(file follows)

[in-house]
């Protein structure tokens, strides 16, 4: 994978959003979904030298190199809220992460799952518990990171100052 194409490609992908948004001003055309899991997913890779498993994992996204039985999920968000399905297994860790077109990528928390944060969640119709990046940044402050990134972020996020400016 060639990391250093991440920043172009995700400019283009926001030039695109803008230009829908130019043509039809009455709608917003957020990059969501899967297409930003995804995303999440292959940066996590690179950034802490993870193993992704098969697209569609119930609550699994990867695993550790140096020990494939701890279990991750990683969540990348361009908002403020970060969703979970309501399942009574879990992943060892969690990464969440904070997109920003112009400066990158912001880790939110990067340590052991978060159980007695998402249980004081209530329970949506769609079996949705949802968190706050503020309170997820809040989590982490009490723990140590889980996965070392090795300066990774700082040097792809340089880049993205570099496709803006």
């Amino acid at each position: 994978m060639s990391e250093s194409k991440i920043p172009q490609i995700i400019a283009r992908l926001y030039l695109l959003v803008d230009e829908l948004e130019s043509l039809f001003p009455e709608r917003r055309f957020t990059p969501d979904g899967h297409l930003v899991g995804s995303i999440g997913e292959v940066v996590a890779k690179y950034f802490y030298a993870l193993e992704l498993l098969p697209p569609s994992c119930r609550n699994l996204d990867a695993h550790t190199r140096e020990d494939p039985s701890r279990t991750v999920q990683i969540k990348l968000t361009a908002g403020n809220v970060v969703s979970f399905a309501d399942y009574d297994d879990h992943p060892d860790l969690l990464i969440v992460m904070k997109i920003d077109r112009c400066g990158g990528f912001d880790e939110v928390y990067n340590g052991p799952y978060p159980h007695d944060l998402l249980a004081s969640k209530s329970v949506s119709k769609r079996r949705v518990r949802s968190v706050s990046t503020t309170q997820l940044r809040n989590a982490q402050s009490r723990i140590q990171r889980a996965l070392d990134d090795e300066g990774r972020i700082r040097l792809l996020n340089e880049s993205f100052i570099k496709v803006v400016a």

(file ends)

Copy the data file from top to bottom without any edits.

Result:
[in-house]
């Protein structure tokens, strides 16, 4: 994978959003979904030298190199809220992460799952518990990171100052 194409490609992908948004001003055309899991997913890779498993994992996204039985999920968000399905297994860790077109990528928390944060969640119709990046940044402050990134972020996020400016 060639990391250093991440920043172009995700400019283009926001030039695109803008230009829908130019043509039809009455709608917003957020990059969501899967297409930003995804995303999440292959940066996590690179950034802490993870193993992704098969697209569609119930609550699994990867695993550790140096020990494939701890279990991750990683969540990348361009908002403020970060969703979970309501399942009574879990992943060892969690990464969440904070997109920003112009400066990158912001880790939110990067340590052991978060159980007695998402249980004081209530329970949506769609079996949705949802968190706050503020309170997820809040989590982490009490723990140590889980996965070392090795300066990774700082040097792809340089880049993205570099496709803006």
């Amino acid at each position: 994978m060639s990391e250093s194409k991440i920043p172009q490609i995700i400019a283009r992908l926001y030039l695109l959003v803008d230009e829908l948004e130019s043509l039809f001003p009455e709608r917003r055309f957020t990059p969501d979904g899967h297409l930003v899991g995804s995303i999440g997913e292959v940066v996590a890779k690179y950034f802490y030298a993870l193993e992704l498993l098969p697209p569609s994992c119930r609550n699994l996204d990867a695993h550790t190199r140096e020990d494939p039985s701890r279990t991750v999920q990683i969540k990348l968000t361009a908002g403020n809220v970060v969703s979970f399905a309501d399942y009574d297994d879990h992943p060892d860790l969690l990464i969440v992460m904070k997109i920003d077109r112009c400066g990158g990528f912001d880790e939110v928390y990067n340590g052991p799952y978060p159980h007695d944060l998402l249980a004081s969640k209530s329970v949506s119709k769609r079996r949705v518990r949802s968190v706050s990046t503020t309170q997820l940044r809040n989590a982490q402050s009490r723990i140590q990171r889980a996965l070392d990134d090795e300066g990774r972020i700082r040097l792809l996020n340089e880049s993205f100052i570099k496709v803006v400016a």